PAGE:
Leading Chicago media The Chicagoist and the Chicago Tribune heaped praise on Faith No More for their Concord Music Hall show on Thursday night. Here’s some of what they saud:

Chicago Tribune:

“[Mike Patton] hissed, wailed, screamed, rapped, squealed, taunted and cackled. Embracing satire, indignation and complacency, he played fast-talking auctioneer, high-pressure pitchman, bullhorn-wielding preacher and jargon-spewing carnie. Patton contorted syllables and distorted tones without the aid of filters, animating characters seemingly afflicted by bouts of schizophrenia, sadness and shock. It’s a wonder he didn’t blow out his throat.

Dressed in matching white outfits, and anchored by keyboardist Roddy Bottum, Patton’s able mates  dynamic backdrops that mixed thrash, funk, and film and cartoon music. Arrangements shifted between harsh and soothing, occasionally within the span of a verse, setting up moody contrasts (“King for a Day”) and scorching bursts of intensity (“Caffeine”).”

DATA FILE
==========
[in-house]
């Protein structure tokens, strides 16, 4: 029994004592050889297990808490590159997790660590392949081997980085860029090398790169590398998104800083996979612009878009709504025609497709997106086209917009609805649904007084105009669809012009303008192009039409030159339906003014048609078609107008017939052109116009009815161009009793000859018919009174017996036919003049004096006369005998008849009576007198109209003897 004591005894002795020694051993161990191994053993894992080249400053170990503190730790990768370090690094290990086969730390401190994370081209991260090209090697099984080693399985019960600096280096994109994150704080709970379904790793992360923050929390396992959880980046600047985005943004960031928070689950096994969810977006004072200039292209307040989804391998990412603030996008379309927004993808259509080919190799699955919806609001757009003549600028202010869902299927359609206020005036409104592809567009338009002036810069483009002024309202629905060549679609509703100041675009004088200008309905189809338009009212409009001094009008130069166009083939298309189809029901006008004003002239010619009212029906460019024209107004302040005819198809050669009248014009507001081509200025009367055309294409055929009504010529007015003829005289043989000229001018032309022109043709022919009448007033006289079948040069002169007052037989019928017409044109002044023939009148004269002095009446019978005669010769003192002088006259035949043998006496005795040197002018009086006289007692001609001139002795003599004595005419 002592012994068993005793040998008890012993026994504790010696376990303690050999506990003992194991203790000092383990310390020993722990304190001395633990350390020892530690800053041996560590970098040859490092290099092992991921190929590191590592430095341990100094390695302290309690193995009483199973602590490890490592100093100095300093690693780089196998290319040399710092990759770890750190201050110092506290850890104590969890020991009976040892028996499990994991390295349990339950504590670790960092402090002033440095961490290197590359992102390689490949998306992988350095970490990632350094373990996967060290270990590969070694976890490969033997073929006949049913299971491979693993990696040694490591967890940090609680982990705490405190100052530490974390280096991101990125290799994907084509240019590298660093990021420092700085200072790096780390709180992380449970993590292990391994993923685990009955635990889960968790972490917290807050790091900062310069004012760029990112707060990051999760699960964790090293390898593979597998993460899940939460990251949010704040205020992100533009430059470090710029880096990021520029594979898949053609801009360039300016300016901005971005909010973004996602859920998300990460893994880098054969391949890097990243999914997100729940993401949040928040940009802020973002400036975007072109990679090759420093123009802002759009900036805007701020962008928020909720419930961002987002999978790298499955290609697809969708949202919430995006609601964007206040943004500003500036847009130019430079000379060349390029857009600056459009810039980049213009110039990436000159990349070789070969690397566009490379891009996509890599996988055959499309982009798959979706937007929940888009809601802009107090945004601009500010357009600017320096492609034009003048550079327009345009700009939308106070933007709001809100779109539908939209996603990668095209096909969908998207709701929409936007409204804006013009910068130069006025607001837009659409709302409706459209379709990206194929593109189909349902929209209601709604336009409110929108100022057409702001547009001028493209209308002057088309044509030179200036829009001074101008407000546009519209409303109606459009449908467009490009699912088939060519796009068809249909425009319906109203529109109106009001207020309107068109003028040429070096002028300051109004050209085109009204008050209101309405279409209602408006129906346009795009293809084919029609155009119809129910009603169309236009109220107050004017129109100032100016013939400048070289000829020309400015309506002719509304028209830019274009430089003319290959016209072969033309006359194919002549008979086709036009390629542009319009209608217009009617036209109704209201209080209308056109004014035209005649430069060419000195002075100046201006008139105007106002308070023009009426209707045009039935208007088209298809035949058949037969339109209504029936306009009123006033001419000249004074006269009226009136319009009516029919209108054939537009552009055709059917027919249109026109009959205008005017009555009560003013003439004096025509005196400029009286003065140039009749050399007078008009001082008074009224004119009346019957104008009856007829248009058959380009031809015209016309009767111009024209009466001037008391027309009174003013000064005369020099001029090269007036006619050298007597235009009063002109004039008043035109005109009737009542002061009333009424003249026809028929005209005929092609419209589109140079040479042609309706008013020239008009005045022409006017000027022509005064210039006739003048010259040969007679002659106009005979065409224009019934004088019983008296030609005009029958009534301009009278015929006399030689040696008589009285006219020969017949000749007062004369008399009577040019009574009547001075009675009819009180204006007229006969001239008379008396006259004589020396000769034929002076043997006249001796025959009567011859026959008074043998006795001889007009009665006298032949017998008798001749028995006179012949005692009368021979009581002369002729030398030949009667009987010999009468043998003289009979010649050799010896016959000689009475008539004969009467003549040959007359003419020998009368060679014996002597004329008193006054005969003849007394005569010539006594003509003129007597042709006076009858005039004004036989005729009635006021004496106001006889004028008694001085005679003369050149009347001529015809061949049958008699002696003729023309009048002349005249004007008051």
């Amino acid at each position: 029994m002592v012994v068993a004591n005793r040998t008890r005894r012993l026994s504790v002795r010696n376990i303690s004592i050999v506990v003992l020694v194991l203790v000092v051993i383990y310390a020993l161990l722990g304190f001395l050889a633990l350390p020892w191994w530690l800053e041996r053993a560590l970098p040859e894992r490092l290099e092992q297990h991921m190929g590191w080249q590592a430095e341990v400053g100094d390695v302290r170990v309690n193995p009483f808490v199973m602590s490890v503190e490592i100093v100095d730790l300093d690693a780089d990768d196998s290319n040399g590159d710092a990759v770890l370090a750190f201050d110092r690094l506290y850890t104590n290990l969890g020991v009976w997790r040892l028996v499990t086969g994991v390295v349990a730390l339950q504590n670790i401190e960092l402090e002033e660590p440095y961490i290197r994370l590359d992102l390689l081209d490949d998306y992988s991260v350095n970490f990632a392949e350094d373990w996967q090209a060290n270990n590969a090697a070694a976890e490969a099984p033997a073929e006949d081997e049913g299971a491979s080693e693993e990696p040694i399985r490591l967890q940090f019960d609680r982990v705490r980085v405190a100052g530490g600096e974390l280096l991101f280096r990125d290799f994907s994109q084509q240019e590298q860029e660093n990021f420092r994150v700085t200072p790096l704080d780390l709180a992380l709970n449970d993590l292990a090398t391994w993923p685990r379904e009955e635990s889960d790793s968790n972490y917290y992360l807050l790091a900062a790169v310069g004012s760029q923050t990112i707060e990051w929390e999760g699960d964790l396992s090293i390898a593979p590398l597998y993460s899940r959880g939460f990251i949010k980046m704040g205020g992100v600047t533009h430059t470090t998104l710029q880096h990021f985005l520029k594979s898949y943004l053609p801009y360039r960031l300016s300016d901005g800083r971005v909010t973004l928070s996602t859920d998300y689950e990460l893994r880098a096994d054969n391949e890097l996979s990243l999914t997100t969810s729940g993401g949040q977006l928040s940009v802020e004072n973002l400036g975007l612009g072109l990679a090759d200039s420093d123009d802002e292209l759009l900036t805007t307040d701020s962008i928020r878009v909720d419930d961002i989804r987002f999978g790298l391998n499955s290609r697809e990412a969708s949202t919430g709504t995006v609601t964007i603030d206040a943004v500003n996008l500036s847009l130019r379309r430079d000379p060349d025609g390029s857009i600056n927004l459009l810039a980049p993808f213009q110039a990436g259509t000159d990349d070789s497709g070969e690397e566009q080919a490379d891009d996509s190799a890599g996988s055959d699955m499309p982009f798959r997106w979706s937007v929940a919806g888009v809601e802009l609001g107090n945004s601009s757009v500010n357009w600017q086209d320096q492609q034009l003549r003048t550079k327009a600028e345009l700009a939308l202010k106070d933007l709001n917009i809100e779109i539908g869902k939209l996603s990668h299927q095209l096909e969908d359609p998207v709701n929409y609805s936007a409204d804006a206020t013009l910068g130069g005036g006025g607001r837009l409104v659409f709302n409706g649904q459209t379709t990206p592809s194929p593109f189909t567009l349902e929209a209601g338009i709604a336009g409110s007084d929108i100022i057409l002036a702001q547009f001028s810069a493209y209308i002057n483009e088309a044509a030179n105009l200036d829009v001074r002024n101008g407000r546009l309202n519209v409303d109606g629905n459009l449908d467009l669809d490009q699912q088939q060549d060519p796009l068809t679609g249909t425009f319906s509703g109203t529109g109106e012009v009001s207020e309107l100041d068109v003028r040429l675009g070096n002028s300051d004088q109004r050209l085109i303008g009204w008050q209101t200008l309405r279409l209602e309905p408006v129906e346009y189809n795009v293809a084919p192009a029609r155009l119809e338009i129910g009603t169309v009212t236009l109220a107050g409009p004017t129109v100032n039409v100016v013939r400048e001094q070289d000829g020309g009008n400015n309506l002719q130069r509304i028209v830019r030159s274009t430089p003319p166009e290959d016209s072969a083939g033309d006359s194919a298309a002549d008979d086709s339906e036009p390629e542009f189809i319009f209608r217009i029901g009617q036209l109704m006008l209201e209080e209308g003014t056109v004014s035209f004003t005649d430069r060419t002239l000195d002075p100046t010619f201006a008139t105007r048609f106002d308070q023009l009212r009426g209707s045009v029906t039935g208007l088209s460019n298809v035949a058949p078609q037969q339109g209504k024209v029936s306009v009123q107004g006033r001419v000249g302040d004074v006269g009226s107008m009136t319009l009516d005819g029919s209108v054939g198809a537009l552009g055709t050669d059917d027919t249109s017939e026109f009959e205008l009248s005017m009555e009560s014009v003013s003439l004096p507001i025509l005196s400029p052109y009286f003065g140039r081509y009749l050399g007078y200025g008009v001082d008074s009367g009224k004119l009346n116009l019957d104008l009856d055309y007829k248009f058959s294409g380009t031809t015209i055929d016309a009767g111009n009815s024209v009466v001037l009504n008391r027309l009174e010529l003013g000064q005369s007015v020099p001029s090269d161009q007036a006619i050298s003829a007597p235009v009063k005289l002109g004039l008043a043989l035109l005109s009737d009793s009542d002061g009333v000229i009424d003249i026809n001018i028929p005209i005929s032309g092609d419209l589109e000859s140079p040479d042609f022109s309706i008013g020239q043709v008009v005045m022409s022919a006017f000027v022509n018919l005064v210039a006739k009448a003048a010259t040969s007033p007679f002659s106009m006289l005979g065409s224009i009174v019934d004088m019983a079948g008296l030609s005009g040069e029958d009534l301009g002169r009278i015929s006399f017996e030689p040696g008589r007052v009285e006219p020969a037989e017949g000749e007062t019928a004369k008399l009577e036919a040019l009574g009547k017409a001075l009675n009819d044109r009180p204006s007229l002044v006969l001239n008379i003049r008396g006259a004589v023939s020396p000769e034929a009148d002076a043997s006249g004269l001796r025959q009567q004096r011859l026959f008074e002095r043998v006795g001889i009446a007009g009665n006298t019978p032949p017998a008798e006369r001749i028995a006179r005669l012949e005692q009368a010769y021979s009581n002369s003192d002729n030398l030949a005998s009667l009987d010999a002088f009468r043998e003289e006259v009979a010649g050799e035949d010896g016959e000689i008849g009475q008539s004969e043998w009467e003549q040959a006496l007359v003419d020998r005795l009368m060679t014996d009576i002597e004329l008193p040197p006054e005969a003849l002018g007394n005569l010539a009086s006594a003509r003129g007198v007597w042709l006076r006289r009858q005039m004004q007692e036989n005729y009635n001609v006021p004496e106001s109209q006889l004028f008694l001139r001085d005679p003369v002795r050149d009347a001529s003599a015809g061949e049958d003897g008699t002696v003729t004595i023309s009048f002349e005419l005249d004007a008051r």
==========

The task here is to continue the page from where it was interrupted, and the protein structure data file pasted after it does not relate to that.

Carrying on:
“All the Sol Invictus material fit in perfectly, since the album itself sees the band in terrific form, still walking the fine line between challenging the listener and paying off on that tension.”

“This was also the point we realized all of this was actually possible because the band actually seems to be enjoying themselves. The new album works because Faith No More is making music together again because they want to, and no other reason. As Patton stomped around the stage giddily singing “We Care A Lot” during the encore he was positively beaming. And his bandmates we’re beaming right alongside him. Who knows how long the band will be together this time? But we know that they’ll only stay together if they want to.”